Computer policies used to be fairly simple: no personal emails, no surfing the internet on company time, and especially no porn. Now, with social media and “the cloud,” there are so many more avenues for trouble.

One of the more prevalent issues recently has been who owns Twitter followers when an employee leaves.  The issue is particularly thorny when the employee was hired to manage the employer’s official Twitter account.  The employer will argue that the followers belong to it, because the employee’s job was to send out tweets and increase the number of followers. On the other hand, the employee will argue that the Twitter followers belong to him or her, because they put in all the work to increase the number of followers. While no courts have decided this new issue yet, I believe the best way to view the situation is with a comparison. If the employee was hired to create a paper sales directory, and charged with increasing the number and quality of the contacts in that directory, but was not actually selling the contacts anything, do you think he owns the contacts he added? It seems to me that the contacts would belong to the employer.

Social media also provides an opportunity for employees to voice their opinions, to an increasingly large audience, with no filter.  There have been a number of recent examples of tweets sent out by employees, sometimes using the company’s official Twitter account, making statements harmful to the company. Even when these employees are punished or terminated, the harmful statement will live on until it is deleted, or sometimes longer with media coverage.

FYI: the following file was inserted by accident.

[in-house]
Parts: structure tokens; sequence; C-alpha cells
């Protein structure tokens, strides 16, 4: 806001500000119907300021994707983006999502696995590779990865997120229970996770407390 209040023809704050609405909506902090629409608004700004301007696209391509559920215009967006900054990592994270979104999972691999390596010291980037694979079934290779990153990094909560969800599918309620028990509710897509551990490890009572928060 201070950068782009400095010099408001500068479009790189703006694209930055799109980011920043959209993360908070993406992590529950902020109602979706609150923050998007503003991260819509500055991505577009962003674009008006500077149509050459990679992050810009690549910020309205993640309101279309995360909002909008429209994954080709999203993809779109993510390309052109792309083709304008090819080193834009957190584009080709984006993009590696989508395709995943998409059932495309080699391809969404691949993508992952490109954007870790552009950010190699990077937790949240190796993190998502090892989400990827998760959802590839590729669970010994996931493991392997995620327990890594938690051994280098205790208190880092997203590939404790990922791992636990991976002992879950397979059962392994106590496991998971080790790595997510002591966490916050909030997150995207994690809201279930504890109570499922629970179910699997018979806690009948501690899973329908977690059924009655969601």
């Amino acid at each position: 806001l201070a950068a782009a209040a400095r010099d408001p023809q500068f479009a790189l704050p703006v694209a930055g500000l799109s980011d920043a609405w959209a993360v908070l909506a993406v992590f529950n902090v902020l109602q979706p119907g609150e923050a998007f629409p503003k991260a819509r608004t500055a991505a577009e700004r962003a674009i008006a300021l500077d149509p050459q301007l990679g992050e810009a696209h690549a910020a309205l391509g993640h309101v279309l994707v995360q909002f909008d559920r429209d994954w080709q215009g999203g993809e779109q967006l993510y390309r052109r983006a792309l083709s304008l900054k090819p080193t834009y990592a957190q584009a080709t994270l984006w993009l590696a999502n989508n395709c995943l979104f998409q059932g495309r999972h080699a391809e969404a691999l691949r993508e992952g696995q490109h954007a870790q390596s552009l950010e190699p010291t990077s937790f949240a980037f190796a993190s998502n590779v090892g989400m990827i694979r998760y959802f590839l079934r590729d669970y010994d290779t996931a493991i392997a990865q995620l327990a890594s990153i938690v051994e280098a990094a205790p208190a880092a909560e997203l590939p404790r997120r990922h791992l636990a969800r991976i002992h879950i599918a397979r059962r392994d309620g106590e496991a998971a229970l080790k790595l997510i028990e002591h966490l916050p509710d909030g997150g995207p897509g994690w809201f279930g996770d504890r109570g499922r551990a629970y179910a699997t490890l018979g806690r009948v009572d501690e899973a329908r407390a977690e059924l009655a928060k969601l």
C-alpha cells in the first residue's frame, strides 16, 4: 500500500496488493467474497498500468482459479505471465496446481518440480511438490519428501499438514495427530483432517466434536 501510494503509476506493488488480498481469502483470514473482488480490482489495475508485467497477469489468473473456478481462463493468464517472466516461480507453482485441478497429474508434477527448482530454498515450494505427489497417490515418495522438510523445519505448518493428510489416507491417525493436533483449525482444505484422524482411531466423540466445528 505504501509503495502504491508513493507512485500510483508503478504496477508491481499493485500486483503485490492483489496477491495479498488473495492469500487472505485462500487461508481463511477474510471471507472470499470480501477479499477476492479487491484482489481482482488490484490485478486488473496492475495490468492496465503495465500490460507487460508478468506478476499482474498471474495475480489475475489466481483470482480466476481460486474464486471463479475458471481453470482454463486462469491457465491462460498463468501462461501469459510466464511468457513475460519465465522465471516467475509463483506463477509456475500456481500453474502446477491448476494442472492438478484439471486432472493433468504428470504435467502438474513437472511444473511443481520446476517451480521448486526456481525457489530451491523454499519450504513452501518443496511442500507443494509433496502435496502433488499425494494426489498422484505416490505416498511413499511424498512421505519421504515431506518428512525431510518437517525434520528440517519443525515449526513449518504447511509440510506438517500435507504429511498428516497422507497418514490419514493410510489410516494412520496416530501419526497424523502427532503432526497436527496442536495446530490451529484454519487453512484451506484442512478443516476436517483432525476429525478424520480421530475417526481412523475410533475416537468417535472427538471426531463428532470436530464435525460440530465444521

Of course, sometimes employees cannot be punished, even for openly criticizing their employer on a social media site.  The NLRB ruled that a group of employees disparaging their employer on a social media site could not be terminated, because the discussion was protected concerted activity.

Another issue for employers, and one that is receiving far less attention, is the danger that “the cloud” poses. There are a number of different services that allow a user to sync files on their computer into “the cloud” (aka servers at different locations accessible from any computer via a web browser or dedicated application). Users can then choose to sync those files in the cloud onto their home computer. Initially, it seems like a great idea. It gives an employee access to their most important documents anywhere. After all, no one wants to fly off to give a presentation only to realize they forgot to copy it to a flash drive or their laptop.  However, an employer does not have any control over who accesses the employee’s home computer, nor can it control the level of anti-virus or firewall protection the employee uses. Any number of viruses or malware, or even good old-fashioned people, can access the employer’s important data without its knowledge.

While the new dangers inherent with computer use are increasing at a rapid pace, carefully crafted computer usage and social media policies will go a long way toward helping to limit those dangers.  And when crafting  new or updated policies, it is particularly important to utilize legal counsel that understands the ever-changing challenges that new technology and innovation create.

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